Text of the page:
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Human, Social and Political Sciences Tripos and your career

Due to the range of subject choices open to undergraduates completing the Human, Social and Political Sciences Tripos (HSPS) at Cambridge, a graduate from HSPS may have chosen to specialise in Politics and International Relations, Sociology, Social Anthropology, Biological Anthropology, or Archaeology (including Assyriology and Egyptology), or some combination of these, while also taking papers in other subjects, including Psychology, History, and History and Philosophy of Science. As a result the range of knowledge and skills which graduates develop will vary from one person to the next. However core skills are likely to include oral and written communication, critical reflection and analytical and evaluative thinking, the ability to deal with inter-disciplinary work, time management and organisation, and, for some subject choices, qualitative and quantitative research methods, or even experience of conducting research-based fieldwork.

Most employers will be more concerned about: your grades and the transferable skills you have developed through your studies, extra-curricular activities and any work experience you might have gained, than they will be about the specifics of what you studied. To give you some examples on this:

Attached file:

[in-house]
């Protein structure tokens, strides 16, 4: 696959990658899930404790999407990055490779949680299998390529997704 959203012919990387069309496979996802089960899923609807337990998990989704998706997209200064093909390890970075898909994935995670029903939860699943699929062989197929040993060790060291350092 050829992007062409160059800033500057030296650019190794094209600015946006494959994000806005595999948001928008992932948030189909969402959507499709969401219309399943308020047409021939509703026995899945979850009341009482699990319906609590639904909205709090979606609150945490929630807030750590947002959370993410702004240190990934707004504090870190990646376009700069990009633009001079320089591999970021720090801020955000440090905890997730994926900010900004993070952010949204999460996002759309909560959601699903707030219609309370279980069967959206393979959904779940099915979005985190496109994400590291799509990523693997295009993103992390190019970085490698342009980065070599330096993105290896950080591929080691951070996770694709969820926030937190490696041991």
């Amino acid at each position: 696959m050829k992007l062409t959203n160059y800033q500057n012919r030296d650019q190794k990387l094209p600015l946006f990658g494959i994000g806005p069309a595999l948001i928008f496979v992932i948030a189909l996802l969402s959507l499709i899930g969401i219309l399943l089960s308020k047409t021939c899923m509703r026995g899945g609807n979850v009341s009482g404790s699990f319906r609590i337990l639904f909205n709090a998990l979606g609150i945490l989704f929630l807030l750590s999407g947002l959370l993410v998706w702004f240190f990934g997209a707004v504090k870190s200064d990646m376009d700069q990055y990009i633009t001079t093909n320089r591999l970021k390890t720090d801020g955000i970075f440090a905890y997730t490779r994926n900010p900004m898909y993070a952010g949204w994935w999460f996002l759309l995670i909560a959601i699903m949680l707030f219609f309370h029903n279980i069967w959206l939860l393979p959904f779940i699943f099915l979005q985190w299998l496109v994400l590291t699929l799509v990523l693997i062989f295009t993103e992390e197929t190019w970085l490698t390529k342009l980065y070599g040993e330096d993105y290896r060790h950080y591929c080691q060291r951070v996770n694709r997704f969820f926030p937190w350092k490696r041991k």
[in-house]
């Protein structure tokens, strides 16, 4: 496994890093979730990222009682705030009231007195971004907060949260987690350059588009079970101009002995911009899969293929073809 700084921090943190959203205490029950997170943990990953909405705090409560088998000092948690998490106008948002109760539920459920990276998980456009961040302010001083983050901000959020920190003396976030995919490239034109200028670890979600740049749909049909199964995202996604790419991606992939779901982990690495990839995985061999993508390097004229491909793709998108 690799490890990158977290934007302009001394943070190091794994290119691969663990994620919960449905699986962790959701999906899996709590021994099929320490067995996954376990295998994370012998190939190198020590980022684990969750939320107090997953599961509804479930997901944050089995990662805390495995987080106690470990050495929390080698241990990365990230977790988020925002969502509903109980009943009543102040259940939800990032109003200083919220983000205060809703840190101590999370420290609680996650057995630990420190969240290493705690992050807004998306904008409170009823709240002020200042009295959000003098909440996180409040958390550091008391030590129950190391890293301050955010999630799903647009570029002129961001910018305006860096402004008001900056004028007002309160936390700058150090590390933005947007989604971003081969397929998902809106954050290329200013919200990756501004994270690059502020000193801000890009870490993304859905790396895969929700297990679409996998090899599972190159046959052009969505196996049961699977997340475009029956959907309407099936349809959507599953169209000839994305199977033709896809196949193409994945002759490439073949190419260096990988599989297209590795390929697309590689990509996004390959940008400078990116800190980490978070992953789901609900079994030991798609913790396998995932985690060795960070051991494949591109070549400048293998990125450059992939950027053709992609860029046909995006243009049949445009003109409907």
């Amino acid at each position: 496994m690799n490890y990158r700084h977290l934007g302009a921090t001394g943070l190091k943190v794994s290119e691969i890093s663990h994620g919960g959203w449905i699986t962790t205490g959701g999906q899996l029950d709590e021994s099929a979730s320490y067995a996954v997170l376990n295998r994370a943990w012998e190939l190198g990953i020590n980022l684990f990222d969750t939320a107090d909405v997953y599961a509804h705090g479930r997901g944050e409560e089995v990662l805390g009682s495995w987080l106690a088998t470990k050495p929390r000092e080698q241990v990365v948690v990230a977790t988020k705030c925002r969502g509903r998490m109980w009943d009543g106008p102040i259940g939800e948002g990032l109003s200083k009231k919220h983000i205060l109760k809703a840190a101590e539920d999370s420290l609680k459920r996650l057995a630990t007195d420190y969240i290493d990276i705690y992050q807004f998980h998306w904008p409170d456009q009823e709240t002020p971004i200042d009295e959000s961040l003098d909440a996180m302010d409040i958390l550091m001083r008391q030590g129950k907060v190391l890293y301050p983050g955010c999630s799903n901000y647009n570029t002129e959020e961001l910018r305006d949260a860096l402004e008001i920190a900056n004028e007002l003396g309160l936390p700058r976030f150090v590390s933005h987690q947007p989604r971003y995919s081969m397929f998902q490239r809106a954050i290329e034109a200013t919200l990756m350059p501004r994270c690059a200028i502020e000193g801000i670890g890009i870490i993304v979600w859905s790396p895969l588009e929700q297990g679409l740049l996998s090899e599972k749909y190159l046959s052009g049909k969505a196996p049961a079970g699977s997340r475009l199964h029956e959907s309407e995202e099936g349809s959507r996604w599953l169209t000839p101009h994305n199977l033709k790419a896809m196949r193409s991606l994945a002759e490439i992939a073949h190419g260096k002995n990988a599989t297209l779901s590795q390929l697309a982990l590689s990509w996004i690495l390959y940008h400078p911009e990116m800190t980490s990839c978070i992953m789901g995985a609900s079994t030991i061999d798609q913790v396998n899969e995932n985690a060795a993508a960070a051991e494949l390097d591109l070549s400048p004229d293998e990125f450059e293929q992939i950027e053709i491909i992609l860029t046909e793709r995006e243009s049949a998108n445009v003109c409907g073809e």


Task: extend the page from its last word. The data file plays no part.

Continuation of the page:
• a focus on Politics might indicate an interest in working in public policy or diplomacy
  • a focus on Anthropology may be leading towards a career in development work
  • a specialisation in Sociology might be chosen with the intention of becoming a social researcher
  • or Archaeology with a view to a career as an archaeologist or heritage manager

yet any of these subject choices could just as easily lead to a career as a solicitor or a barrister or a retail manager, in communications or market research, or in teaching or media. The possibilities are endless! Furthermore, career destination research indicates that between a quarter and a third of graduates of these subject areas have historically gone on to do a Masters or PhD degree, and a percentage of the latter will do so with the objective of developing a career in academia.

The skills developed through a social sciences degree are very transferable, especially if augmented by additional experience and if you are able to communicate your interest in a particular career, and your motivation for applying to a specific employer.